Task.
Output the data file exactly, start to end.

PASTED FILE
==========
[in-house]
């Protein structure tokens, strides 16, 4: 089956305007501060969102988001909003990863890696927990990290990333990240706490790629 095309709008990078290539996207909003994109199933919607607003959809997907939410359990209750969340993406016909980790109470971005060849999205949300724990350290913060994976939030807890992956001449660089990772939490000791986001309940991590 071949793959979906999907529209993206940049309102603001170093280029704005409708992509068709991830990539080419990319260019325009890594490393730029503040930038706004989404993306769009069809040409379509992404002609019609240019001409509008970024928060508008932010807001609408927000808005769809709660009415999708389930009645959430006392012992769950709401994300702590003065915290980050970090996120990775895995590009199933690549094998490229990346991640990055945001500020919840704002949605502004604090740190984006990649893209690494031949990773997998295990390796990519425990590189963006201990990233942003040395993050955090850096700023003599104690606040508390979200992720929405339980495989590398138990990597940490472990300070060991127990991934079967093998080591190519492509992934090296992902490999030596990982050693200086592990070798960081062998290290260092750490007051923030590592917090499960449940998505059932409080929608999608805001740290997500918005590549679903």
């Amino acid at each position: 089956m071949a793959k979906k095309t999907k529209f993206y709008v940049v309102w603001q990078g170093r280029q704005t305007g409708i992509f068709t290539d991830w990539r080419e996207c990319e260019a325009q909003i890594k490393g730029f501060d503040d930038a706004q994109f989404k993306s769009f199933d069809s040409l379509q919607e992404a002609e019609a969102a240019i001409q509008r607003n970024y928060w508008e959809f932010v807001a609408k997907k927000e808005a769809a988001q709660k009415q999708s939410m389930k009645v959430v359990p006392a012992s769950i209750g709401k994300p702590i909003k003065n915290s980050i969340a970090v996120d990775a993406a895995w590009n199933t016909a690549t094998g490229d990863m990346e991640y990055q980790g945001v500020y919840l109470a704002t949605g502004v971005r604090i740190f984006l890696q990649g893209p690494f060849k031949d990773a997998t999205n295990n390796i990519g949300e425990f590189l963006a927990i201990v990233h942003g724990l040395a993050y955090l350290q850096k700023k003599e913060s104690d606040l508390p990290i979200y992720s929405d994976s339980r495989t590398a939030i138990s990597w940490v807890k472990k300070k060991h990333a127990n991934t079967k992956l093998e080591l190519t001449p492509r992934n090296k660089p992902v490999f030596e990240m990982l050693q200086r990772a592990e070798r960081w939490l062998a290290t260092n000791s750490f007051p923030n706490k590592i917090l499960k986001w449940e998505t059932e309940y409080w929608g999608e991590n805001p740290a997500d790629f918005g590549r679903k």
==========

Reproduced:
[in-house]
């Protein structure tokens, strides 16, 4: 089956305007501060969102988001909003990863890696927990990290990333990240706490790629 095309709008990078290539996207909003994109199933919607607003959809997907939410359990209750969340993406016909980790109470971005060849999205949300724990350290913060994976939030807890992956001449660089990772939490000791986001309940991590 071949793959979906999907529209993206940049309102603001170093280029704005409708992509068709991830990539080419990319260019325009890594490393730029503040930038706004989404993306769009069809040409379509992404002609019609240019001409509008970024928060508008932010807001609408927000808005769809709660009415999708389930009645959430006392012992769950709401994300702590003065915290980050970090996120990775895995590009199933690549094998490229990346991640990055945001500020919840704002949605502004604090740190984006990649893209690494031949990773997998295990390796990519425990590189963006201990990233942003040395993050955090850096700023003599104690606040508390979200992720929405339980495989590398138990990597940490472990300070060991127990991934079967093998080591190519492509992934090296992902490999030596990982050693200086592990070798960081062998290290260092750490007051923030590592917090499960449940998505059932409080929608999608805001740290997500918005590549679903």
């Amino acid at each position: 089956m071949a793959k979906k095309t999907k529209f993206y709008v940049v309102w603001q990078g170093r280029q704005t305007g409708i992509f068709t290539d991830w990539r080419e996207c990319e260019a325009q909003i890594k490393g730029f501060d503040d930038a706004q994109f989404k993306s769009f199933d069809s040409l379509q919607e992404a002609e019609a969102a240019i001409q509008r607003n970024y928060w508008e959809f932010v807001a609408k997907k927000e808005a769809a988001q709660k009415q999708s939410m389930k009645v959430v359990p006392a012992s769950i209750g709401k994300p702590i909003k003065n915290s980050i969340a970090v996120d990775a993406a895995w590009n199933t016909a690549t094998g490229d990863m990346e991640y990055q980790g945001v500020y919840l109470a704002t949605g502004v971005r604090i740190f984006l890696q990649g893209p690494f060849k031949d990773a997998t999205n295990n390796i990519g949300e425990f590189l963006a927990i201990v990233h942003g724990l040395a993050y955090l350290q850096k700023k003599e913060s104690d606040l508390p990290i979200y992720s929405d994976s339980r495989t590398a939030i138990s990597w940490v807890k472990k300070k060991h990333a127990n991934t079967k992956l093998e080591l190519t001449p492509r992934n090296k660089p992902v490999f030596e990240m990982l050693q200086r990772a592990e070798r960081w939490l062998a290290t260092n000791s750490f007051p923030n706490k590592i917090l499960k986001w449940e998505t059932e309940y409080w929608g999608e991590n805001p740290a997500d790629f918005g590549r679903k």